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Re: [Gcl-devel] Re: delayed pathname.d patch

From: Camm Maguire
Subject: Re: [Gcl-devel] Re: delayed pathname.d patch
Date: 23 Apr 2004 16:04:23 -0400
User-agent: Gnus/5.09 (Gnus v5.9.0) Emacs/21.2

Greetings!  And thanks for following along!

"Bill Page" <address@hidden> writes:

> On Thursday, April 22, 2004 5:48 PM Mike Thomas wrote
> > 
> > Whether this patch is really the cause or it has just 
> > triggered the strange path behaviour seen in the Maxima
> > build I don't know, but the build now fails trying to
> > compile pcl/pcl_pkg.lsp because the C compiler is fed a
> > path with no device (C:) as follows:
> > 
> In case you might sometimes get the feeling that no one
> else is watching your continuing dialogue with Camm towards
> the next GCL release,  I thought I would just say that I
> for one, find the detailed online "debugging by email"
> quite interesting (but challenging) reading. However I am
> gradually learning more about GCL. Thanks.
> When you mentioned that you are seeing paths without the
> C: prefix in Windows, it reminded me that this was one of
> the things I struggled with while trying to get Axiom
> running on Windows. I came to the conclusion that there
> are several places - in Axiom at least - where file names
> are passed as symbols instead of strings. This seems to
> mean that sometimes the C: is misinterpreted as something
> like a (package?) name and not part of the file name or
> path. I don't know if this is the what is happening in
> this particular case, but it seems to be a general issue
> in windows that the C: syntax of file names precludes the
> use of symbols. Does this make sense?

This is quite related, but not exactly the problem we face, to my
understanding.  The main issue appears to have been that many have
contributed to both GCL and GCL compiled programs over a long period
of time without either grasping or deciding to use common lisp
pathnames, which are an abstraction built into the language precisely
for circumstances such as these.  In particular, GCL has code
designating files directly by their 'namestring', i.e. a string by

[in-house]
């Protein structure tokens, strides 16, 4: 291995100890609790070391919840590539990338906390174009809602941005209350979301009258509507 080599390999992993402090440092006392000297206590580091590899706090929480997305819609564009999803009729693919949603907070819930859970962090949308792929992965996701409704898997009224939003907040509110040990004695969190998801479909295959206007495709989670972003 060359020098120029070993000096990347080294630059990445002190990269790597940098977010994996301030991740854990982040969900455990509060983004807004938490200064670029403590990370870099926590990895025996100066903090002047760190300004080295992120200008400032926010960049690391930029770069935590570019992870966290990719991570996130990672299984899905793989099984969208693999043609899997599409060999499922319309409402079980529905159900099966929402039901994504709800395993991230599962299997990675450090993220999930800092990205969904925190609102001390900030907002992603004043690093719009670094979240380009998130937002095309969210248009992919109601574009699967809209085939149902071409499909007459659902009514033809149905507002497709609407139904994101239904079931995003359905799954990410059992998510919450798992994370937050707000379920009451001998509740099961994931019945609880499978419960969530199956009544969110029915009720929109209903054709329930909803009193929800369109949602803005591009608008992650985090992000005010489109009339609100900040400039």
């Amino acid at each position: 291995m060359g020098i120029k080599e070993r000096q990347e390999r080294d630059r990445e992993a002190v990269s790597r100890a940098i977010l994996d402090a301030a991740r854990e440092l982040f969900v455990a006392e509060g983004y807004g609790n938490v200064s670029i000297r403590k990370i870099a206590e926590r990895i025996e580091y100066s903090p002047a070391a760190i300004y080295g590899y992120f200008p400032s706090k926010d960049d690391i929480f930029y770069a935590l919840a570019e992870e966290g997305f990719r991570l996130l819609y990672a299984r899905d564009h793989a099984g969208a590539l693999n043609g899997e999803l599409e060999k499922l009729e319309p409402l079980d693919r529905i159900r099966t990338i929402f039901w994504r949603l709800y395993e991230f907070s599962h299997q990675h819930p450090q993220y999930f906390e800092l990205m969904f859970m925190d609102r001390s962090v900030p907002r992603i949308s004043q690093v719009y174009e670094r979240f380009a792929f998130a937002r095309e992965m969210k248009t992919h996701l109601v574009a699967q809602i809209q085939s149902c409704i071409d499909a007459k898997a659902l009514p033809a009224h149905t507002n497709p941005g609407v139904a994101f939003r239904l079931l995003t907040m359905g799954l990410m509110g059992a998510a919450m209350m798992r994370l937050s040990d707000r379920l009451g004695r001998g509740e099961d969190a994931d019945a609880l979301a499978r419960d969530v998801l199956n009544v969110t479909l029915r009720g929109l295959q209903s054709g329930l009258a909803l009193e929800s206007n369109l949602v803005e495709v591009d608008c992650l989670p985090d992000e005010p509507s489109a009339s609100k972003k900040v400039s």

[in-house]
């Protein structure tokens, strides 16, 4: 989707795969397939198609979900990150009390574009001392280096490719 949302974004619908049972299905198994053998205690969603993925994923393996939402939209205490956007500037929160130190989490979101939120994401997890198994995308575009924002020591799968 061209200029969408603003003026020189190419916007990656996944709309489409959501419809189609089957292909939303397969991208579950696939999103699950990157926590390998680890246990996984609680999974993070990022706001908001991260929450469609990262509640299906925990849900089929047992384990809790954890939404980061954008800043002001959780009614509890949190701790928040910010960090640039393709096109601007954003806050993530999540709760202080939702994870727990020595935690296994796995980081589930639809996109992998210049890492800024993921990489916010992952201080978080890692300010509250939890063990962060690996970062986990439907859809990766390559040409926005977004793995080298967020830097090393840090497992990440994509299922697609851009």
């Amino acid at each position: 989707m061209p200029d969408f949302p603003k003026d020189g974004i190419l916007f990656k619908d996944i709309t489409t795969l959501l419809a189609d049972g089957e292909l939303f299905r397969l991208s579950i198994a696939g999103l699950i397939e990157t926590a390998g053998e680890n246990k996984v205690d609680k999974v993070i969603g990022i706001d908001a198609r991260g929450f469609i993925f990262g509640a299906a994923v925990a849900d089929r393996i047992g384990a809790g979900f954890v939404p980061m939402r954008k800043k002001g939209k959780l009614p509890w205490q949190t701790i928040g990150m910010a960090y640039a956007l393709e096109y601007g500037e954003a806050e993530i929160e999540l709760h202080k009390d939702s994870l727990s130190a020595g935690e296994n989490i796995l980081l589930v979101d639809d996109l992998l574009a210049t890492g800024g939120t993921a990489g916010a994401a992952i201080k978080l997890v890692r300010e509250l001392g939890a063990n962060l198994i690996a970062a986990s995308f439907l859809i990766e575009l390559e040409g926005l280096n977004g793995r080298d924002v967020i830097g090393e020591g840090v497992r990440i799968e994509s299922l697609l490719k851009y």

which the underlying OS references the files.  By in large, such code
has been put in with the idea of working on unix-like  systems, where
GCL has the most experience and users, and where it works the best,
leaving little incentive for change.  Fully supporting our windows
port is providing this incentive for a pathname overhaul, but a
complete treatment will have to wait until 2.7.x.

The proper place for the 'c:' in windows pathnames is in the 'device'
component.  Filename strings starting with this form do produce a
device entry in the resulting pathname object when run through
parse-namestring and the like, but in many places, make-pathname and
or merge-pathnames is called without a proper device default.  I would
be most appreciative if some Windows user could let me know what
*DEFAULT-PATHNAME-DEFAULTS* is on their system.  We need also to
ensure that no code is placing this device string at the head of the
directory component of the pathname instead, as this will break quite
a bit of logic.  In fact, if the current pathname mangling bug were
reproducible, this is where I would look.

Using the pathname abstraction, it would be quite easy to support
backslashes as directory name separators too, I'd think, though what
utility this would provide at this point is questionable.

Symbols by default get a 'name' component which is a string usually
equal to what one would type into GCL to reference the symbol, except
being converted to upper case (at present).  One could get a symbol
with a symbol-name having a colon in the right place with something

(make-symbol "c:foo/bar")


>(symbol-name (make-symbol "c:foo/bar"))



but then one could not reference the symbol with the same syntax --
the reader would interpret the device as a package.  Several functions
can take either symbols or strings as arguments presupposing the
conventional interchangeability, coercing automatically to a pathname,
but here it obviously breaks down.  

What one really wants to pass as filename arguments is something like
(pathname "dir/file.ext").

I'm quite curious how axiom manages to "pass filenames as symbols" --
it would appear the origin of all file i/o would be in the form of

Take care,

> Regards,
> Bill Page.

Camm Maguire                                            address@hidden
"The earth is but one country, and mankind its citizens."  --  Baha'u'llah

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